Researchers at the Georgia Institute of Technology in Atlanta, Georgia have published their study on self-charging power cell in a recent issue of Nano Letters, making the possibility of never having to plug your gadgets in for fresh juice a reality.

Researchers at the Georgia Institute of Technology in Atlanta, Georgia have published their study on self-charging power cell in a recent issue of Nano Letters, making the possibility of never having to plug your gadgets in for fresh juice a reality.

Renewable energy technologies usually have two separate processes: first, energy generation using sources (such as solar, wind, and hydro), and secondly, energy storage (a battery for instance).  In the energy generation process, energy is converted to electricity from its original form.  Then in the second process, electricity is converted to chemical energy. 

However, researchers Xinyu Xue, Sihong Wang, Wenxi Guo, Yan Zhang, and Zhong Lin Wang have demonstrated that energy can be generated and stored in a single device, which can convert mechanical energy directly into chemical energy and, therefore, bypassing the intermediate step of electricity generation.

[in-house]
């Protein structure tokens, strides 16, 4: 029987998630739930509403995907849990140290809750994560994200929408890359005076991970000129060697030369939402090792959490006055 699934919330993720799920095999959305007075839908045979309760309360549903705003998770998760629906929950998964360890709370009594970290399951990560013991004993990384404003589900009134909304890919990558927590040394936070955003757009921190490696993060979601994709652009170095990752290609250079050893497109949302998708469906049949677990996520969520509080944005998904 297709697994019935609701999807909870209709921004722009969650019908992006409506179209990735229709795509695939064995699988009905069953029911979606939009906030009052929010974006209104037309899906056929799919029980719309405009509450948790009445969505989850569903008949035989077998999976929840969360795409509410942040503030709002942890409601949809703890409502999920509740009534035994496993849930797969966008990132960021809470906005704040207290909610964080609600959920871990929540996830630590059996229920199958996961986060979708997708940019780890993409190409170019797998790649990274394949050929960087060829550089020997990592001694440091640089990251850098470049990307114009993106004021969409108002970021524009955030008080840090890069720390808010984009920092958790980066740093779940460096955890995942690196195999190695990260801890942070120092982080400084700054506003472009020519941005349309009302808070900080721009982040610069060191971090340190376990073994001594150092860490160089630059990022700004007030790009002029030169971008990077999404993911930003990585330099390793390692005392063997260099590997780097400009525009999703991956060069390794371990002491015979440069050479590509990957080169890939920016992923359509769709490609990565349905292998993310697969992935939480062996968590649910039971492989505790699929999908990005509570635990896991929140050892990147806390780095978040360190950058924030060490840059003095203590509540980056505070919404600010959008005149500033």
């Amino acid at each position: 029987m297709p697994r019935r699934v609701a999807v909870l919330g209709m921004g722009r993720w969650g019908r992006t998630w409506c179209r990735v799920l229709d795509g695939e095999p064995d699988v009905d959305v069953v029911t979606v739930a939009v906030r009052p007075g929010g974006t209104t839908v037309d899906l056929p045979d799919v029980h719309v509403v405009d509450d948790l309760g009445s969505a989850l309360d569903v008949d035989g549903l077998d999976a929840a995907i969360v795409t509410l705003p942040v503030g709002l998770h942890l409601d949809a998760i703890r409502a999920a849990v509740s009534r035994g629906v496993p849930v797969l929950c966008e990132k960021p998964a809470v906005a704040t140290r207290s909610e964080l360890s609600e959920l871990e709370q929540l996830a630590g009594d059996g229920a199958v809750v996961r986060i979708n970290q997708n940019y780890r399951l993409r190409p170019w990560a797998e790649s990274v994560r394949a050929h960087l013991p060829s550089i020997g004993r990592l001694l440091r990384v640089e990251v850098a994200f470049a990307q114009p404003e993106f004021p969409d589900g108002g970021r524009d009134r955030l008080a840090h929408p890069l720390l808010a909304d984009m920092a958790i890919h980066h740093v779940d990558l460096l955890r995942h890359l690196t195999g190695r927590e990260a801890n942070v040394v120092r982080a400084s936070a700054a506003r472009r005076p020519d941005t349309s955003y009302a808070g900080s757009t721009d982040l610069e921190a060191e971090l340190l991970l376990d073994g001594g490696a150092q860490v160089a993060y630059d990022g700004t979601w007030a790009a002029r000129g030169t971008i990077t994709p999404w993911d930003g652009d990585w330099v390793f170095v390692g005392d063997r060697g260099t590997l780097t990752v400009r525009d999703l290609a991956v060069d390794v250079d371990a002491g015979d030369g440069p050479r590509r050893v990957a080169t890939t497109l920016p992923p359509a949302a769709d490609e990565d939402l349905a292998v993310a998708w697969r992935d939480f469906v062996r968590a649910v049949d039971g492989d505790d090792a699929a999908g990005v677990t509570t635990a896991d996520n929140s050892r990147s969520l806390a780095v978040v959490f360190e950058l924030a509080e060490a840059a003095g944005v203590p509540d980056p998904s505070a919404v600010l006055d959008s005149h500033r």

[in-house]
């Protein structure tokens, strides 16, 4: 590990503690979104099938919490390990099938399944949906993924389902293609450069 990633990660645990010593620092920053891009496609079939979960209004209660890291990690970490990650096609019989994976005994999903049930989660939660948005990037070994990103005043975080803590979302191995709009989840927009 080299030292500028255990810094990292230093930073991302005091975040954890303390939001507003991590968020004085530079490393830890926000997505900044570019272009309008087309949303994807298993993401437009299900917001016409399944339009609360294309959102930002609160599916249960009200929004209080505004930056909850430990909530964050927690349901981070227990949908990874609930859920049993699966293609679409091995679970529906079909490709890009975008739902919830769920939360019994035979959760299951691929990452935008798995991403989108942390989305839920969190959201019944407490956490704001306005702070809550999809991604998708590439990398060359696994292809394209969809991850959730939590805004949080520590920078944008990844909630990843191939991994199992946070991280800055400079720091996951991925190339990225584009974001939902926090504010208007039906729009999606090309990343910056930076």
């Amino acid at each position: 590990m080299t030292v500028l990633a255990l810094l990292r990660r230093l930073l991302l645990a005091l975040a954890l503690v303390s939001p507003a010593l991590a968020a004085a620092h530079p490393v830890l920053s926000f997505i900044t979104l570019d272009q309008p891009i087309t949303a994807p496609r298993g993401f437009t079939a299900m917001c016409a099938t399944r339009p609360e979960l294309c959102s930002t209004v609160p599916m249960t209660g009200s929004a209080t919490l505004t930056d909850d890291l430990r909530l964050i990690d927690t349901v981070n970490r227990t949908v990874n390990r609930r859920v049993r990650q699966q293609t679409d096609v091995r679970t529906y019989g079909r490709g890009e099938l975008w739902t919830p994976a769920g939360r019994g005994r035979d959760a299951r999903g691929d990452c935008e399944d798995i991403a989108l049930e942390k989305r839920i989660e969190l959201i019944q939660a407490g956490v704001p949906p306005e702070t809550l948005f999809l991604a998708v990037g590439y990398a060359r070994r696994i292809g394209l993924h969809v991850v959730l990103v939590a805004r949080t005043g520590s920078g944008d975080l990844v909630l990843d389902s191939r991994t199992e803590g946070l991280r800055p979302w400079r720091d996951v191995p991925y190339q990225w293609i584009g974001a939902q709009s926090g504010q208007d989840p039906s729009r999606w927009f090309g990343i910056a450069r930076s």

Using a normal lithium-ion coin battery, the team of researchers was able to achieve the “self-charging” aspect by replacing the divider between electrodes with a polyvinylidene diflouride film.  The film’s piezoelectric property allows for “charging” action inside the gap when a little bit of pressure is applied—thus, no outside voltage needed. 

To test their self-charging unit, the researchers attached the battery to the sole of their shoes, and found out that walking (applying pressure) generated enough compressive energy to charge the battery.

“This is a project that introduces a new approach in battery technology that is fundamentally new in science,” Zhong Lin Wang told Phys.org. “This has a general and broad application because it is a unit that not only harvests energy but also stores it. It does not need a constant wall jet DC source to charge the battery. It is mostly to be used for driving small, portable electronics.”

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